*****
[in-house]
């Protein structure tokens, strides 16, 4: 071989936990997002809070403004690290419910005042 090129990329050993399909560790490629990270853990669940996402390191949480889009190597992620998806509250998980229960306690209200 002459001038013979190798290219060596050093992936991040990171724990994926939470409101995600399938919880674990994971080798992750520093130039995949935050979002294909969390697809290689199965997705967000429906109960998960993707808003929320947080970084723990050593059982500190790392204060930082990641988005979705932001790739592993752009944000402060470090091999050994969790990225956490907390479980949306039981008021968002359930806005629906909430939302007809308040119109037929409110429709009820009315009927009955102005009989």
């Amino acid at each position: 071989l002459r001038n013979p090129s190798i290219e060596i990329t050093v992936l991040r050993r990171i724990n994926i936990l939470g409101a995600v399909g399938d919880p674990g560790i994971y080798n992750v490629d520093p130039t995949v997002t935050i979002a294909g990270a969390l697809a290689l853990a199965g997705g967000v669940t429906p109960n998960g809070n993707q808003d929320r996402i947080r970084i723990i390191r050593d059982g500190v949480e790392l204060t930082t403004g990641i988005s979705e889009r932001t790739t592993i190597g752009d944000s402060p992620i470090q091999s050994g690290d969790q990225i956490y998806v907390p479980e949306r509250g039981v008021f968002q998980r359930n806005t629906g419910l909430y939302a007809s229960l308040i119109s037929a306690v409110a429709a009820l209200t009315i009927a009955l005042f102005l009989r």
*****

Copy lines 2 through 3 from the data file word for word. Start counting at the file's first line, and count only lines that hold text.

């Protein structure tokens, strides 16, 4: 071989936990997002809070403004690290419910005042 090129990329050993399909560790490629990270853990669940996402390191949480889009190597992620998806509250998980229960306690209200 002459001038013979190798290219060596050093992936991040990171724990994926939470409101995600399938919880674990994971080798992750520093130039995949935050979002294909969390697809290689199965997705967000429906109960998960993707808003929320947080970084723990050593059982500190790392204060930082990641988005979705932001790739592993752009944000402060470090091999050994969790990225956490907390479980949306039981008021968002359930806005629906909430939302007809308040119109037929409110429709009820009315009927009955102005009989």
């Amino acid at each position: 071989l002459r001038n013979p090129s190798i290219e060596i990329t050093v992936l991040r050993r990171i724990n994926i936990l939470g409101a995600v399909g399938d919880p674990g560790i994971y080798n992750v490629d520093p130039t995949v997002t935050i979002a294909g990270a969390l697809a290689l853990a199965g997705g967000v669940t429906p109960n998960g809070n993707q808003d929320r996402i947080r970084i723990i390191r050593d059982g500190v949480e790392l204060t930082t403004g990641i988005s979705e889009r932001t790739t592993i190597g752009d944000s402060p992620i470090q091999s050994g690290d969790q990225i956490y998806v907390p479980e949306r509250g039981v008021f968002q998980r359930n806005t629906g419910l909430y939302a007809s229960l308040i119109s037929a306690v409110a429709a009820l209200t009315i009927a009955l005042f102005l009989r």